With a spreadsheet calendar, you plan everything all at once (batch it!), and then schedule it all at once when you’re done.
Option #2 – Use Buffer: Buffer is an extremely popular social media tool that allows you to schedule posts with minimal effort.
Once you’ve set up an account and are logged in, click on “Schedule.”
Then, click on the main “content” tab. This will allow you to pick a network (on the left). Then, you can type in your share.
Once you’re done, you can add it to your queue of posts.
You can view your queue at any time and rearrange or edit posts as you like.
The great thing about Buffer is that once you set those initial posting times, you never have to worry about inputting or missing a date again.
In addition, Buffer works with all the major networks: Facebook, LinkedIn, Twitter, Google+, and Pinterest.
Option #3 – Use Hootsuite: Another option is to use Hootsuite, which used to be the leader in social media tools until Buffer came along.
For the purposes of scheduling, you’ll want to use the bulk schedule option inside Hootsuite:
Once you click the “bulk message uploader,” it will ask you to upload a CSV file (a type of spreadsheet).
You will need to create this spreadsheet beforehand.
The spreadsheet must be done in this order: date, message, link. One for each column.
The first column is the trickiest since the date must be written in one of two formats:
dd/mm/yyyy hh:mm OR
Your default settings for dates will likely be different from the required ones, so you will need to change them.
If you’re using Google Docs, you need to highlight the first column and then navigate to:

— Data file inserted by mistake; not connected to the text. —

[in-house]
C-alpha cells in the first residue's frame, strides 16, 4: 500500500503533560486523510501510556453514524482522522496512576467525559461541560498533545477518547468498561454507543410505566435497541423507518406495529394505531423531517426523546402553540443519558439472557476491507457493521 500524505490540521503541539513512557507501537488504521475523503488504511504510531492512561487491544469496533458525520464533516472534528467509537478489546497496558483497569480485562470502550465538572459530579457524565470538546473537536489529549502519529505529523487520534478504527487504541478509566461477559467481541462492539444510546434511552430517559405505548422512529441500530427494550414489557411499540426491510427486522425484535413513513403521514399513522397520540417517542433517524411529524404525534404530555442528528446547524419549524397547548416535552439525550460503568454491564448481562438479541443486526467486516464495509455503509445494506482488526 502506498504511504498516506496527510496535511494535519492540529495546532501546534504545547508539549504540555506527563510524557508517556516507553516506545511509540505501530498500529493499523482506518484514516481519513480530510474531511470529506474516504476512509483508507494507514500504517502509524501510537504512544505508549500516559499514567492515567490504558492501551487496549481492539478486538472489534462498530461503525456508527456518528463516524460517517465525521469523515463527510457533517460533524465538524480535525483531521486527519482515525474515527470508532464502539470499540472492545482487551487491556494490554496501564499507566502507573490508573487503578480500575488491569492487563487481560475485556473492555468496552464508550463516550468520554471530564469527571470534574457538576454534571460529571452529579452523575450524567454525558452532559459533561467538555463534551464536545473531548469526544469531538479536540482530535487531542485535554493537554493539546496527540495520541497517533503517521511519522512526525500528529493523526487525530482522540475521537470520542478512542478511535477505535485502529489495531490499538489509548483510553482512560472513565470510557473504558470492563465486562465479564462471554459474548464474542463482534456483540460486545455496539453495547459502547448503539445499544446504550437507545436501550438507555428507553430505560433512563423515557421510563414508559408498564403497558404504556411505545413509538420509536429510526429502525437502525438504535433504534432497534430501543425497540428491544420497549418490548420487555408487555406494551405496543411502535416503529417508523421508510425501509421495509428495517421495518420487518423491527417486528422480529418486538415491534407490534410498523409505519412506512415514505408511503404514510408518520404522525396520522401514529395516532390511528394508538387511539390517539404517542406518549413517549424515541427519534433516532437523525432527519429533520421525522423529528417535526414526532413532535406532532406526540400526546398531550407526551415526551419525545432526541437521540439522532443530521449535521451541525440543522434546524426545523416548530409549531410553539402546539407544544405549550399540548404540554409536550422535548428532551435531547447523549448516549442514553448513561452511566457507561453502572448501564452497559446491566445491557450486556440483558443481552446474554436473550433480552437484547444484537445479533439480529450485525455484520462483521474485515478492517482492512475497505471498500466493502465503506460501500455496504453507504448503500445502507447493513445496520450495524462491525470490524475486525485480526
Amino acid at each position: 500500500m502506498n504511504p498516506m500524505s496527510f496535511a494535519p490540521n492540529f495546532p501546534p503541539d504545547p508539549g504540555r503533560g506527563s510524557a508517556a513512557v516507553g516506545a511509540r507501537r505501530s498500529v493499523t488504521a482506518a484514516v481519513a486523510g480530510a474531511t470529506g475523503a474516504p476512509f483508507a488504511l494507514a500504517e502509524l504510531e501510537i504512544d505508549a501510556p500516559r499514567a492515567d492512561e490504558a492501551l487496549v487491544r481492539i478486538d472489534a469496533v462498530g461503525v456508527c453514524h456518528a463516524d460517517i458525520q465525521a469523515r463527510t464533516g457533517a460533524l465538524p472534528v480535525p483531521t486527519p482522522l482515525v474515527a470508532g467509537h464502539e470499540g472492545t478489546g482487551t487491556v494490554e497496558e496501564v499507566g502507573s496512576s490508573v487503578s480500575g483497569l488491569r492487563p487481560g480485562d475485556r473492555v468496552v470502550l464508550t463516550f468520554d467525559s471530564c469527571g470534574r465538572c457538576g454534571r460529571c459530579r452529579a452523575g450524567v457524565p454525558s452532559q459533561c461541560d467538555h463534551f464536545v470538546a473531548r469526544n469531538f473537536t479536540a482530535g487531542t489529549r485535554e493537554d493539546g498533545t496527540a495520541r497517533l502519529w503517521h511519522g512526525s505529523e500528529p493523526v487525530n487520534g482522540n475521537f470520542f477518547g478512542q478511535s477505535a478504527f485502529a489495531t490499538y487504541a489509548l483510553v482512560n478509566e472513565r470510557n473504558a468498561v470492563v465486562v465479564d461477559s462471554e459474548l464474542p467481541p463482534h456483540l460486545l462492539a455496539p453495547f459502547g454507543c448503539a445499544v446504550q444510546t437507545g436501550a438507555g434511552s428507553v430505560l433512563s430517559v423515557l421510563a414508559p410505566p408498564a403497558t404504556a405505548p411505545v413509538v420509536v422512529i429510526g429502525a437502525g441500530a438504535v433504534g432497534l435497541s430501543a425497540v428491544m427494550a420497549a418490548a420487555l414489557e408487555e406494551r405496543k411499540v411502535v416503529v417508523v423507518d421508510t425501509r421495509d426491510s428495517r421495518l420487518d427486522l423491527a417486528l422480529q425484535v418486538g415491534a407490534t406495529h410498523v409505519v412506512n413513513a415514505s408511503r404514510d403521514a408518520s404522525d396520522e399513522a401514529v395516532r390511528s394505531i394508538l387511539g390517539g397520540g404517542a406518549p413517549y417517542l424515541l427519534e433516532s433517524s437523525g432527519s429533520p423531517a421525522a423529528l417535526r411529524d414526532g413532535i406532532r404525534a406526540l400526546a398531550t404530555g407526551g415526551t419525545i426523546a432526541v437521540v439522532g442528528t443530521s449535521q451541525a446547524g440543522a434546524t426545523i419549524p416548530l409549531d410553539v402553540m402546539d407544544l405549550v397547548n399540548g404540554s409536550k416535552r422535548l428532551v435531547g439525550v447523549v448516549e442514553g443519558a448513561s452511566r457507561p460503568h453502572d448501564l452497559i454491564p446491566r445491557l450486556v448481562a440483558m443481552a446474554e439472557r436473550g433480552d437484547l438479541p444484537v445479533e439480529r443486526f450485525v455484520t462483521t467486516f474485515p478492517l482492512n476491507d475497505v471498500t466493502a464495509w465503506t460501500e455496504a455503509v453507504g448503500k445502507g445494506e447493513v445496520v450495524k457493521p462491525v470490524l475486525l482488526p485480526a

“Format > Number > More Formats > More date and time formats”
That will bring up a pop-up.
Use the small dropdown arrow (in the picture below) to pick each date element (day, month, etc.) in the correct order:
You will need to add a single “/” between the day, month, and year, and a single space between the year and the hour. Finally, put a colon between the hour and the minute fields.
When you’re done, click apply, and the changes will be made.
From here, it gets much easier. Enter your message (complete with hashtags) into the next column.
Finally, enter the corresponding links in the last column. It could be a full URL or a shortened one:
The main downside of this tool is that you can’t add pictures to the posts in the bulk uploader. Posts with pictures on Facebook get 53% more likes than those without. It varies based on the network, but in genearal, images help boost engagement by a significant amount.
Option #4 – Use CoSchedule: A final tool you can use is CoSchedule, which integrates perfectly with WordPress and is simple to use.
Click on the “Calendar” menu option in your admin dashboard once you’ve installed it:
It shows you a typical calendar, but on top of that, it lets you see when you have social media shares scheduled (which will happen automatically).
You can click on a day to enter a status update and move it to a different day by clicking and dragging if needed:
Instead of messing around with each individual network, you can use tools to find when a reader or customer mentions you.
Usually, these are important messages to reply to, so it’s a good idea to monitor them and then address them all in your scheduled sessions for social media.
Option #1 – Search your brand with Mention.com: This tool is similar to Google Alerts but focuses on social media.
Once you create an account, you enter a keyword (such as your brand name), and it will automatically monitor social media sites for any mentions.
You can set it to send you a daily email of the results:
Option #2 – Have mentions monitored automatically with Hootsuite: One thing that Hootsuite is still well known for is monitoring mentions.
You can add keywords to any individual network, and it will monitor your mentions:
You can then see a live stream of all your mentions for keywords or your username in your main Hootsuite dashboard:
Bonus – get email alerts of Reddit mentions: Reddit isn’t always considered a social media site, but more and more marketers are recognizing its potential. If you’re not familiar with Reddit, refer to my guide to marketing on Reddit.
Most social media tools don’t work with Reddit. But there is a way for you to get an email any time someone mentions a keyword on the site (your brand name or a keyword).